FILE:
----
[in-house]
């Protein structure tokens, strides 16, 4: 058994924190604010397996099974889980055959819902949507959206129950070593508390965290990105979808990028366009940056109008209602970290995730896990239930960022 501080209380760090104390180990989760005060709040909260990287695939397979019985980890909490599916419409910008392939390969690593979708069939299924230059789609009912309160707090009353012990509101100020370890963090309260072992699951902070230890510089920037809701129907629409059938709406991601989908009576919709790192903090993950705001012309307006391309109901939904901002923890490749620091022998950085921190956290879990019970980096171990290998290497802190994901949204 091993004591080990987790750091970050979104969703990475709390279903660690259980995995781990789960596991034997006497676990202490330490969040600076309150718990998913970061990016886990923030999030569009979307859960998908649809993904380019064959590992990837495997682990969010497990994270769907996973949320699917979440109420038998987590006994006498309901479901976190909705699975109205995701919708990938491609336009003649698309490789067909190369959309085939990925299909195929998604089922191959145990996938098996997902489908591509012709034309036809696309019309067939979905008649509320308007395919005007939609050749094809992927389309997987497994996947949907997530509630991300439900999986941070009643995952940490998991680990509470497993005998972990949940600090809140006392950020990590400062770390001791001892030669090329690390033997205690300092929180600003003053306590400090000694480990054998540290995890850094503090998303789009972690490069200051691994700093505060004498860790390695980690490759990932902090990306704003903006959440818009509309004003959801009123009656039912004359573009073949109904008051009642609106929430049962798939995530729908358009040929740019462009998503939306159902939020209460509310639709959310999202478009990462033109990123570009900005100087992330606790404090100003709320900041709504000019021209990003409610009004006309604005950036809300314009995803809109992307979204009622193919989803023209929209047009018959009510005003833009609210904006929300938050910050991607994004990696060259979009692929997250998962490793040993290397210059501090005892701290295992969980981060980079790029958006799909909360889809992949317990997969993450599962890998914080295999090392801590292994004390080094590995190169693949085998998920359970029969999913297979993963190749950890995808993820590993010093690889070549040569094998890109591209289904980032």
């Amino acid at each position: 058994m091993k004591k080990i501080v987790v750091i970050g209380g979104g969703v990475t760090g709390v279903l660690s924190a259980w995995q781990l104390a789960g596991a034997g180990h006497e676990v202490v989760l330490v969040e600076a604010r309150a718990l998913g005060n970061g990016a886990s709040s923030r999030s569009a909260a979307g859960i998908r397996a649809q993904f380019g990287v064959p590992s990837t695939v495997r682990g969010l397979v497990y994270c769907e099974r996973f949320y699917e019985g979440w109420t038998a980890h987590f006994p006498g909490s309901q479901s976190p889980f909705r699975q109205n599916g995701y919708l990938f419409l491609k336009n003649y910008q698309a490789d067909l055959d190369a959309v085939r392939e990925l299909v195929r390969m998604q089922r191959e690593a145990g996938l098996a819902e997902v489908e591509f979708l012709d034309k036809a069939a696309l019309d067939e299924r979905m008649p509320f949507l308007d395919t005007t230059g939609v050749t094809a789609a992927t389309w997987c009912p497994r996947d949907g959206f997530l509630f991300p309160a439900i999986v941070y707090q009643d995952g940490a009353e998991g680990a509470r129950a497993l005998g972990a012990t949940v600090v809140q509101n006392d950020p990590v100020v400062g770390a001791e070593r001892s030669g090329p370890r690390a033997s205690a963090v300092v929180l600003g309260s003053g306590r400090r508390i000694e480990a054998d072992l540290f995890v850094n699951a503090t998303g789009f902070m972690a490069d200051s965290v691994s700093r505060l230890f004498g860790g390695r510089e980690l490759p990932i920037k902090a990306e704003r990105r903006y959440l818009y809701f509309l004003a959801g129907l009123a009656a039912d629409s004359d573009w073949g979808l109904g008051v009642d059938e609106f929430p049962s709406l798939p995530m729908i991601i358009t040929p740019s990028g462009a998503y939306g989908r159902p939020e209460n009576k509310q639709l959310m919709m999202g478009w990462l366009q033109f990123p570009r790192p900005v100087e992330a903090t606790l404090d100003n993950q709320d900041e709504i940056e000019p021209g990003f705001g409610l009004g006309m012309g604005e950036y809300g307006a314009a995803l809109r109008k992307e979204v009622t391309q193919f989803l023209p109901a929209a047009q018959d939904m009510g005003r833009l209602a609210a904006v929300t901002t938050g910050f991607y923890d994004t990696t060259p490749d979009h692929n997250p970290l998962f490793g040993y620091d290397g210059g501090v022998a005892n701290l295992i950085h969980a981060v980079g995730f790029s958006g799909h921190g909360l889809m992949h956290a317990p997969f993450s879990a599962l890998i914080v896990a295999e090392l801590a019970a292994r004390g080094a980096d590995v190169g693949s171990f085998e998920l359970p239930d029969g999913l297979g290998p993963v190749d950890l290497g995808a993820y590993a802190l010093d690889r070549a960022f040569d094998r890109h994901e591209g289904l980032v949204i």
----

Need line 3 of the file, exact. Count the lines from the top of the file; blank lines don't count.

């Amino acid at each position: 058994m091993k004591k080990i501080v987790v750091i970050g209380g979104g969703v990475t760090g709390v279903l660690s924190a259980w995995q781990l104390a789960g596991a034997g180990h006497e676990v202490v989760l330490v969040e600076a604010r309150a718990l998913g005060n970061g990016a886990s709040s923030r999030s569009a909260a979307g859960i998908r397996a649809q993904f380019g990287v064959p590992s990837t695939v495997r682990g969010l397979v497990y994270c769907e099974r996973f949320y699917e019985g979440w109420t038998a980890h987590f006994p006498g909490s309901q479901s976190p889980f909705r699975q109205n599916g995701y919708l990938f419409l491609k336009n003649y910008q698309a490789d067909l055959d190369a959309v085939r392939e990925l299909v195929r390969m998604q089922r191959e690593a145990g996938l098996a819902e997902v489908e591509f979708l012709d034309k036809a069939a696309l019309d067939e299924r979905m008649p509320f949507l308007d395919t005007t230059g939609v050749t094809a789609a992927t389309w997987c009912p497994r996947d949907g959206f997530l509630f991300p309160a439900i999986v941070y707090q009643d995952g940490a009353e998991g680990a509470r129950a497993l005998g972990a012990t949940v600090v809140q509101n006392d950020p990590v100020v400062g770390a001791e070593r001892s030669g090329p370890r690390a033997s205690a963090v300092v929180l600003g309260s003053g306590r400090r508390i000694e480990a054998d072992l540290f995890v850094n699951a503090t998303g789009f902070m972690a490069d200051s965290v691994s700093r505060l230890f004498g860790g390695r510089e980690l490759p990932i920037k902090a990306e704003r990105r903006y959440l818009y809701f509309l004003a959801g129907l009123a009656a039912d629409s004359d573009w073949g979808l109904g008051v009642d059938e609106f929430p049962s709406l798939p995530m729908i991601i358009t040929p740019s990028g462009a998503y939306g989908r159902p939020e209460n009576k509310q639709l959310m919709m999202g478009w990462l366009q033109f990123p570009r790192p900005v100087e992330a903090t606790l404090d100003n993950q709320d900041e709504i940056e000019p021209g990003f705001g409610l009004g006309m012309g604005e950036y809300g307006a314009a995803l809109r109008k992307e979204v009622t391309q193919f989803l023209p109901a929209a047009q018959d939904m009510g005003r833009l209602a609210a904006v929300t901002t938050g910050f991607y923890d994004t990696t060259p490749d979009h692929n997250p970290l998962f490793g040993y620091d290397g210059g501090v022998a005892n701290l295992i950085h969980a981060v980079g995730f790029s958006g799909h921190g909360l889809m992949h956290a317990p997969f993450s879990a599962l890998i914080v896990a295999e090392l801590a019970a292994r004390g080094a980096d590995v190169g693949s171990f085998e998920l359970p239930d029969g999913l297979g290998p993963v190749d950890l290497g995808a993820y590993a802190l010093d690889r070549a960022f040569d094998r890109h994901e591209g289904l980032v949204i």